Darlene Gardner is the author of more than thirty books ranging from emotionally charged family dramas to romantic comedies. She’s currently writing for Harlequin Superromance and self publishing eBooks from her backlist. Her current release is The Christmas Gift from Superromance. Visit Darlene on the web at


Laurie G said...

WE always make my MIL's recipe for German Spritz cookies. We also make her walnut horn cookies DELICIOUS!

The pierogi sounds interesting. I've tried to make my MIL's cheese studel from scratch with the paper thin dough. We have never been able to duplicate her recipe...SO FRUSTRATING! Her recipe too is a little of this and a little of that. She passed away 4 years ago so we really miss her and her baking expertise especially at the Holidays!

Darlene Gardner said...

Your recipes sound hard, Laurie, but well worth the trouble. One of my aunts, who we just lost this year, was a wonderful cook. We could never duplicate her recipes, though. We think it's because she'd leave out an ingredient when she was asked to share one! I'm not saying your MIL did that. Somehow when it was my aunt, it seemed funny instead of mean. She really prided herself on being the best cook in the family, something I definitely am not!

Na said...

Cooking up a storm is definitely a holiday tradition in our household. We're not big on turket but do like chicken. I like chicken salad as well :) Also popular as finger foods are spring rolls. Happy Holidays :)

Kaelee said...

I've made pierogi from scratch but I cheated a bit as I bought a form that makes a dozen or more at once. All you have to do is roll out two circles of dough and put one circle on the form and fill the pockets and then you put the other circle on top of the filled circle and roll a rolling pin over it. This seals the pockets and cuts out the individual pierogi. However I think your method is probably more fun and traditional. Also these were too much dough and not enough filling.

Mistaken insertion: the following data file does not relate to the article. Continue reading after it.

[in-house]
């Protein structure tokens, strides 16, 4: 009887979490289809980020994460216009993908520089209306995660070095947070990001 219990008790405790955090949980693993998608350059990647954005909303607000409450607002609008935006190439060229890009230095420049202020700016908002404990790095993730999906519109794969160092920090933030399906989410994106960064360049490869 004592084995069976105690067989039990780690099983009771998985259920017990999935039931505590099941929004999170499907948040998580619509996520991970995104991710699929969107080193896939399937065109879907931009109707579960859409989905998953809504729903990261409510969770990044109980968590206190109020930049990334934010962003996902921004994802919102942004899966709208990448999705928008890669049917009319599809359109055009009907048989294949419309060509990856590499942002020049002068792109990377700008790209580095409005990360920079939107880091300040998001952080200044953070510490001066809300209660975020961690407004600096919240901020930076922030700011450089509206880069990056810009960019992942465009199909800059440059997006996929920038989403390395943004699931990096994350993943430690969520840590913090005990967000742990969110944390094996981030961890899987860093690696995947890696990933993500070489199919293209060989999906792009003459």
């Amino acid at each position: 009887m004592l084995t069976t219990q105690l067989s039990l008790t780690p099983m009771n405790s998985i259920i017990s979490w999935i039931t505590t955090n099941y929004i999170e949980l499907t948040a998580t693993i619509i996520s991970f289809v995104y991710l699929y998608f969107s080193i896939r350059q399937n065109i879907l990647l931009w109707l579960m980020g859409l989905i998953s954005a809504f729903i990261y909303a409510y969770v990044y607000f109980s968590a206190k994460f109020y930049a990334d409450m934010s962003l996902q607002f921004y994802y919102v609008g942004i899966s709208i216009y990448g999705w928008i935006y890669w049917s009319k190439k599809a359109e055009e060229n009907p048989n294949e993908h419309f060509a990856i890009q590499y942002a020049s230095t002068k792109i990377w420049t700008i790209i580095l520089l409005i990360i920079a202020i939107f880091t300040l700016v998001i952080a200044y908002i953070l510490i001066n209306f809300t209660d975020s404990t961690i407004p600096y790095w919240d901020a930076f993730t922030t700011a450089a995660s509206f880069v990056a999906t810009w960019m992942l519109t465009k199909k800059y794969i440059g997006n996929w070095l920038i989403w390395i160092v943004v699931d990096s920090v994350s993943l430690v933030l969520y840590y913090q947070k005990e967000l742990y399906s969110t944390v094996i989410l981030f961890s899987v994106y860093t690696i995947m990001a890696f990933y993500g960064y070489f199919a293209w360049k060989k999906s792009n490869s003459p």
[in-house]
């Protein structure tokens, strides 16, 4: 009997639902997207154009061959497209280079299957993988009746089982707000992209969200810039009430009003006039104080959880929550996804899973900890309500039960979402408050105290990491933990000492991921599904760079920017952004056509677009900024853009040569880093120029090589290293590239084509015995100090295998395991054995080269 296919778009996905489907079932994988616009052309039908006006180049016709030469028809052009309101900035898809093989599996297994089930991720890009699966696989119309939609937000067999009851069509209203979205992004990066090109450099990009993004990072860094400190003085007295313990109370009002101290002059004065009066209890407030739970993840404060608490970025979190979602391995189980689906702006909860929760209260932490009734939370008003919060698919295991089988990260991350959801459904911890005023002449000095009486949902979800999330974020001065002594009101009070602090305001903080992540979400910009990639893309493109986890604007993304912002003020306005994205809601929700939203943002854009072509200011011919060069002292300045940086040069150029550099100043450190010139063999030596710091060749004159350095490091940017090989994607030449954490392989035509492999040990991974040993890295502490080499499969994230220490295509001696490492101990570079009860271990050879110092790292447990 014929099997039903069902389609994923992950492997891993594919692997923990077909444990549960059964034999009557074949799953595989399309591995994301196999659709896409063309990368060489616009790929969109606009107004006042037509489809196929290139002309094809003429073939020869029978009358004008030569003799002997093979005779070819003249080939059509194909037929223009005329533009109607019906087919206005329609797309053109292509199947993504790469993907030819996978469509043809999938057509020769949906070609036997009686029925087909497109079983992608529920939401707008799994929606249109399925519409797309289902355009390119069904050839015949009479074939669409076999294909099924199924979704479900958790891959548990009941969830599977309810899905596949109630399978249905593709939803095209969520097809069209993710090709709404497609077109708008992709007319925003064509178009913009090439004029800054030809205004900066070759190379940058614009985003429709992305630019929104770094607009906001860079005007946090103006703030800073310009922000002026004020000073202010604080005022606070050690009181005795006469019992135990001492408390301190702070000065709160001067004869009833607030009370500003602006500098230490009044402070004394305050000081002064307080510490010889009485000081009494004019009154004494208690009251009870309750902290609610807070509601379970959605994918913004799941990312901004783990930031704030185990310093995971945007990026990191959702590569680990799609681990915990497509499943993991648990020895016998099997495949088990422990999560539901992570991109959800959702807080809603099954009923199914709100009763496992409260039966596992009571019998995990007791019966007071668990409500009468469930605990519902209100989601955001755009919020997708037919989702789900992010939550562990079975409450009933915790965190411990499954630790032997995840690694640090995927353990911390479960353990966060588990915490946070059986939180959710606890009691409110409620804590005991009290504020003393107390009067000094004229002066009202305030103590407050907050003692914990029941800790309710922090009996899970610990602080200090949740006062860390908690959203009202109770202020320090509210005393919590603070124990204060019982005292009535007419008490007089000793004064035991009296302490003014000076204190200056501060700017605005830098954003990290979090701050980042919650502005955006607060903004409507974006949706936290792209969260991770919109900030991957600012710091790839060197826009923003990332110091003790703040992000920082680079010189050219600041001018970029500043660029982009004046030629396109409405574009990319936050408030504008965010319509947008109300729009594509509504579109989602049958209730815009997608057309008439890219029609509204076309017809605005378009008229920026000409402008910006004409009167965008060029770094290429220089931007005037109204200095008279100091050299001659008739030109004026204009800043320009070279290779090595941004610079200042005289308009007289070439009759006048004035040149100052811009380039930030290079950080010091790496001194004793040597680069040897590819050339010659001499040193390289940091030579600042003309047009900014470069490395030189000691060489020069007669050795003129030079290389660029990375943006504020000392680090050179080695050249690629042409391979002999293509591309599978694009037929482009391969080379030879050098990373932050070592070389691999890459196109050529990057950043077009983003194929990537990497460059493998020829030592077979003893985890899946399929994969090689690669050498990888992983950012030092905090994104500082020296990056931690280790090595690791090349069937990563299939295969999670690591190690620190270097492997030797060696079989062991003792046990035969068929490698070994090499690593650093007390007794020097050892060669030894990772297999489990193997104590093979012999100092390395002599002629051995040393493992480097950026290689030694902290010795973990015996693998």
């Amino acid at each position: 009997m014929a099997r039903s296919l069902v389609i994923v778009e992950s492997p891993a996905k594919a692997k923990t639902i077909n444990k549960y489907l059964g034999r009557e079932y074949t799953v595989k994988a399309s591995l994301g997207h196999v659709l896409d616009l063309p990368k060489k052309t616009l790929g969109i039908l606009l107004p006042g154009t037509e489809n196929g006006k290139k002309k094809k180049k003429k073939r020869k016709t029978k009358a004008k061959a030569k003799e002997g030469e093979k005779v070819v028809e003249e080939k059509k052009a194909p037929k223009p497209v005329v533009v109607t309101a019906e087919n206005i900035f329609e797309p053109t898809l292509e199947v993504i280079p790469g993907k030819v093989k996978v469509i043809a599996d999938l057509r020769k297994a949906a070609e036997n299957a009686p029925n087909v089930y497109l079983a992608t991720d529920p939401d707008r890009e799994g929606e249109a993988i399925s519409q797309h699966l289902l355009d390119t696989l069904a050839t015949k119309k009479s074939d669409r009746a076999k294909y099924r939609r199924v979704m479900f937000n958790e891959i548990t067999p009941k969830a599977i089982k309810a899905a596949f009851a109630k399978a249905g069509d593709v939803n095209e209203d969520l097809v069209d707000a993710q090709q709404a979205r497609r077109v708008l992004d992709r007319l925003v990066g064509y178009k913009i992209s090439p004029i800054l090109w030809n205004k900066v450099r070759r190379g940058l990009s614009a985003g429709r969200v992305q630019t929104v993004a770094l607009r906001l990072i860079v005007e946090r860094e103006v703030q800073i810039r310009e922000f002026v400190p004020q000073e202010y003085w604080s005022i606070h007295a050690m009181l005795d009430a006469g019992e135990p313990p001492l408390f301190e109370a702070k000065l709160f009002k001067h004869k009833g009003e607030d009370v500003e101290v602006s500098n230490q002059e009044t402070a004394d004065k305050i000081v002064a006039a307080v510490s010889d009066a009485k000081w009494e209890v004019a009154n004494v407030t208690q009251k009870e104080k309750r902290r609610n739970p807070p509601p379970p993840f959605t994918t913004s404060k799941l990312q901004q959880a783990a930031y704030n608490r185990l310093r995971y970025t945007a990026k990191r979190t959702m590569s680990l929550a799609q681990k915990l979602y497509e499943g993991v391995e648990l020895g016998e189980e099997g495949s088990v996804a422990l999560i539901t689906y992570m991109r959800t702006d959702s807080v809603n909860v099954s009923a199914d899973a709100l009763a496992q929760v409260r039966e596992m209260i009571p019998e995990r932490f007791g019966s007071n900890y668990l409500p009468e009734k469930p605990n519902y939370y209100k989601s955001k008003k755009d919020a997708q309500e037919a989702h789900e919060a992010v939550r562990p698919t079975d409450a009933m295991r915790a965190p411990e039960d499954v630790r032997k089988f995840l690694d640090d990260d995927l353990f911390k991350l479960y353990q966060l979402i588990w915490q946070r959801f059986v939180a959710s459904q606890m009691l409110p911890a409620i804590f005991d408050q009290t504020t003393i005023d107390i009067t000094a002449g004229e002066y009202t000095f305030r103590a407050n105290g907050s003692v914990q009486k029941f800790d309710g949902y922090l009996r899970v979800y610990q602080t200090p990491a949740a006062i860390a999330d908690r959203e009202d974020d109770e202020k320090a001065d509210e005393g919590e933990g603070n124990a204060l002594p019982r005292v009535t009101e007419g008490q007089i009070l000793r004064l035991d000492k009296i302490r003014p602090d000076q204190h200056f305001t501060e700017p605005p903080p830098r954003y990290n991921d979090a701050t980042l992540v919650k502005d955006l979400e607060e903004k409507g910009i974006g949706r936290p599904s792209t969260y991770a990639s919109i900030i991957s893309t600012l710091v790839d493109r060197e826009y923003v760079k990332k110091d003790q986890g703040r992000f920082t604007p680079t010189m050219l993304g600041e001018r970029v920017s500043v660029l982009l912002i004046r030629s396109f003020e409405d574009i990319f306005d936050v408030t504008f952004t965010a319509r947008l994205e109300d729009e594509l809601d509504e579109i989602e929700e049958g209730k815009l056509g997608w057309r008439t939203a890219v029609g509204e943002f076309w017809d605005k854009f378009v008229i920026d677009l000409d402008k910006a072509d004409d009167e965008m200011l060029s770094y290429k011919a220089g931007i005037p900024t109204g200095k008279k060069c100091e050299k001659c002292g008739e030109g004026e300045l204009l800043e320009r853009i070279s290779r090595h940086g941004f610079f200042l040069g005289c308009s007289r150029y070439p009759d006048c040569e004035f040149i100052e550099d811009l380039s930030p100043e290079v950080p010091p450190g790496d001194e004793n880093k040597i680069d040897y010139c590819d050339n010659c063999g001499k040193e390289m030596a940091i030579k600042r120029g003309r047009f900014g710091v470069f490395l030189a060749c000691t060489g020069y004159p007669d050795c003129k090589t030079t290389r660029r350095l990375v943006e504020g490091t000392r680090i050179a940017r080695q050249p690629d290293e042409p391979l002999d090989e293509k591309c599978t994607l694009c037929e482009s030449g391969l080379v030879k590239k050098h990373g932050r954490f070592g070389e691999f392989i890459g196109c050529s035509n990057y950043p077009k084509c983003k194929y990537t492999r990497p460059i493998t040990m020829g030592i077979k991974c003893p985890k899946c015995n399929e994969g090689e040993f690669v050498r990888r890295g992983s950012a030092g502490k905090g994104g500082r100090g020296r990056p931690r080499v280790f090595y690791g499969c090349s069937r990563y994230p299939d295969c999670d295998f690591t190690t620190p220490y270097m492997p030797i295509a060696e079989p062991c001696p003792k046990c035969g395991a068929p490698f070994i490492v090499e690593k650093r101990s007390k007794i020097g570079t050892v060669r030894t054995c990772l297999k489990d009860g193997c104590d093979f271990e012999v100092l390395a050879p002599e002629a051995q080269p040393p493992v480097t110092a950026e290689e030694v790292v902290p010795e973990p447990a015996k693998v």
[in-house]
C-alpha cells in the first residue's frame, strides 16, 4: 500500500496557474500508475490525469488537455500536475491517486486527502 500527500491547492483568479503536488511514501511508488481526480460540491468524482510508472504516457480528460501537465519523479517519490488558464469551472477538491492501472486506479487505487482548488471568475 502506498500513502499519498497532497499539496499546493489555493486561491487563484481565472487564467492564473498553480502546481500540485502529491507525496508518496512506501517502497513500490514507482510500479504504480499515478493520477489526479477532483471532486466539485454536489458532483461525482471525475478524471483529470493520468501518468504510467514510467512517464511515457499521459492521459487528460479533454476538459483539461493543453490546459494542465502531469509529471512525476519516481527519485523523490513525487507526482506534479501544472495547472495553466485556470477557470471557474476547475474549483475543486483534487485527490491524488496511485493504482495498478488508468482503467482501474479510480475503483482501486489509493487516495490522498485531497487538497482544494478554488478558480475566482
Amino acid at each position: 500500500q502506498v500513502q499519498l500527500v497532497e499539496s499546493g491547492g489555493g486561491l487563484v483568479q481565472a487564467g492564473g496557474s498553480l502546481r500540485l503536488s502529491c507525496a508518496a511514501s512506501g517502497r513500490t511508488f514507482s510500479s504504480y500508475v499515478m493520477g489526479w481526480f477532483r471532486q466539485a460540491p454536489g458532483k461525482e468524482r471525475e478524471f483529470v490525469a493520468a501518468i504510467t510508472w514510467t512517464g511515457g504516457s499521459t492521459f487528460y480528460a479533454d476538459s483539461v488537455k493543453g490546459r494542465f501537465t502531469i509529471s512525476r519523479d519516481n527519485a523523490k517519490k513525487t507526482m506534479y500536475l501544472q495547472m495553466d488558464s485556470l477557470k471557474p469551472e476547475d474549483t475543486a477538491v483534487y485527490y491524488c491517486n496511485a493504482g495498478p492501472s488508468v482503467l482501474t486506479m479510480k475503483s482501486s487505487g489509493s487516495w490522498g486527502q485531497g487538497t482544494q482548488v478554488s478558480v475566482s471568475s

No really big food traditions at my house. My mom passed away quite a few years ago and I did try to make her fruitcake. Even though I helped her make it for years my efforts do not turn out the same.

Di said...

I love pierogi! Once in a while I run across a place where they make them fresh, but I've never made them myself. My Mom always made wonderful Christmas cookies - many different kinds - one of these years I'm going to make the time to get some baked myself.

chey said...

I haven't made perogies since I've had to be gluten free. I still occasionally make the filling though (I use cheddarcheese). My favourite Christmas treat is shortbread.

marybelle said...

One food tradition that everyone loves are my sister's RUM BALLS. She is very generous with the rum. Truly scrumptious. She ONLY makes them at Christmas.

Michele L. said...

Oh I love pierogi's! I have never made them myself but I have tasted homemade ones at a Pierogi festival nearby in the summer time. Yum!

Our tradition is to make cookies at Christmas. I love all kinds. My mom makes those powdered cookies with pecans in them, yum!

We usually have roast pork or a nice spiral sliced ham. I always love Christmas dinner at my mom's. We usually pig out and then fall asleep in front of the tv afterwards, forgeting to open presents until late at night. Then we pour everyone eggnog with a touch of brandy and cinnamon in it and open presents.